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Project 7: Targeting

Waiting for RDT resultsProject Title

Effectiveness of Malaria Rapid Diagnostic Tests in fever patients attending primary health care facilities in Zanzibar

Project Location(s)

Tanzania, Zanzibar, North A and Micheweni districts

Lead Principal Investigator

Professor Anders Björkman, MD, PhD

Malaria Research Unit, Department of Medicine/Solna, Scheelelab B2, Retzius väg 10 plan 5, Karolinska Institutet, SE-171 77 Stockholm, SwedenE-mail:

Anders Björkman has 30 years of experience in Malaria research including some 200 publications in clinical, epidemiological and molecular aspects of malaria.

Other Principal Investigators

  • Dr. Andreas Mårtensson, Karolinska Institutet
  • MSc. Mwinyi I. Msellem, Zanzibar Malaria Control Program
  • Mr. Abdullah S. Ali, Zanzibar Malaria Control Program
  • Dr. Kristina Elfving, Karolinska Institutet
  • Dr. Delér Shakely, Karolinska Institutet

Research Aim(s)


Project Background and Rational

Following the interventions with artemisinin-based combination therapy (ACT), long lasting insecticide treated nets (LLIN) and indoor residual spraying (IRS) during the last 6 years, Zanzibar has turned into a low transmission area with a marked decline of P. falciparum malaria among febrile children from approximately 30% to 1% or below and a reduction of crude child mortality of 50%. Based on these results the Zanzibar Ministry of Health and Social Welfare officially decided to change the target from control to elimination of malaria.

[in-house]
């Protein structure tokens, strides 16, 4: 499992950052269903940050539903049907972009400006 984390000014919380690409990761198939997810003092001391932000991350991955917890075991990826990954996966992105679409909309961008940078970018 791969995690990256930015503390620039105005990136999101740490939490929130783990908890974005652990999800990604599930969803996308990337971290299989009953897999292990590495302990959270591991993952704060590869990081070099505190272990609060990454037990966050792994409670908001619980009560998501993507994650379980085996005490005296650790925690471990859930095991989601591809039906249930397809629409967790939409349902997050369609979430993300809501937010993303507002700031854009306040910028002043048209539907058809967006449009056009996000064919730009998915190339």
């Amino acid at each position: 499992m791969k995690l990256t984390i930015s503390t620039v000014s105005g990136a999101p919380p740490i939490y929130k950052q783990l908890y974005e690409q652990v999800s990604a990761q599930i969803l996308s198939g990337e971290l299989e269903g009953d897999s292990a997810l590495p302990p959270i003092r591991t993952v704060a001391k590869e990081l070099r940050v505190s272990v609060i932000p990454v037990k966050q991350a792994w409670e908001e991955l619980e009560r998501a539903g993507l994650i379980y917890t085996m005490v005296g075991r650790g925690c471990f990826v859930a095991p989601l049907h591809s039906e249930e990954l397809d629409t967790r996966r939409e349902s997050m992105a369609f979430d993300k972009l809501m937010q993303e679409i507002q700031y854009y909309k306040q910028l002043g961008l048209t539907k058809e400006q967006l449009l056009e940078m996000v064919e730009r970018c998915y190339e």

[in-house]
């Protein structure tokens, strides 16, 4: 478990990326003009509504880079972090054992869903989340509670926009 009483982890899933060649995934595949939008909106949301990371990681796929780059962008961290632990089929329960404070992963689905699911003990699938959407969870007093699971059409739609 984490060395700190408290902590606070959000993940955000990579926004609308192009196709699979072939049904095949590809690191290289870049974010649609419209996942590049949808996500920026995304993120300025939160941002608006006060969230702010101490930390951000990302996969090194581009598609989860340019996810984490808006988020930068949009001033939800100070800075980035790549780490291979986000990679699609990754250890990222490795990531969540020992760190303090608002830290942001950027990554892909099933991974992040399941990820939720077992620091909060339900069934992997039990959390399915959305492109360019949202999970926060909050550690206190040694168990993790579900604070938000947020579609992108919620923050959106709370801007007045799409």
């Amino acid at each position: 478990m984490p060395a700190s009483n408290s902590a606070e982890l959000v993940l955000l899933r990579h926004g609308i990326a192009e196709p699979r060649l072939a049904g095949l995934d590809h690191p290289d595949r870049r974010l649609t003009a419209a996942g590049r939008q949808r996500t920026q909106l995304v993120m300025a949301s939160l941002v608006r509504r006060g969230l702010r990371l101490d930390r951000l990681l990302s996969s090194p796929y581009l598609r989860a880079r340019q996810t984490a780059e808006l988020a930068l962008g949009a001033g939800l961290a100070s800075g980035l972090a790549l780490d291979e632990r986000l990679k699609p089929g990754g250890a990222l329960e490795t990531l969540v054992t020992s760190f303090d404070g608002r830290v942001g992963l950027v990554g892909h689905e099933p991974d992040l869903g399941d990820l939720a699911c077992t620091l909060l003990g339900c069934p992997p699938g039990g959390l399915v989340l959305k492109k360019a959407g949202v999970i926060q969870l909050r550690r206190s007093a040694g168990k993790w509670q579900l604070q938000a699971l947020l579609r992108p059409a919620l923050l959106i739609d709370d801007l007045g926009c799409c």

A prerequisite to reach this target is an efficacious system for malaria case detection and management, which can ensure improved targeting of ACT to patients with malaria infections. The restricted use of ACT to parasitologically confirmed malaria patients is critical. Overuse of ACTs will be a substantial financial burden on the health care system and spur antimalarial drug resistance with devastating effect on global malaria-control efforts and prevent other causes of fever from being appropriately treated.

RDTs are proposed to improve diagnostic efficiency also at the peripheral health care level beyond the reach of microscopy services. The recent introduction of RDT as policy in Zanzibar for confirmatory parasitological diagnosis in all public health facilities needs to be scientifically assessed. Importantly, the feasibility of incorporating RDT in febrile children in the Integrated Management of Childhood Illness algorithm, which is presently implemented in Zanzibar, needs to be scientifically evaluated.

Current Status of Project

Patient recruitment, sample collection, BS reading, PCR analyzes as well as data entry is now done. Data cleaning and analysis is ongoing.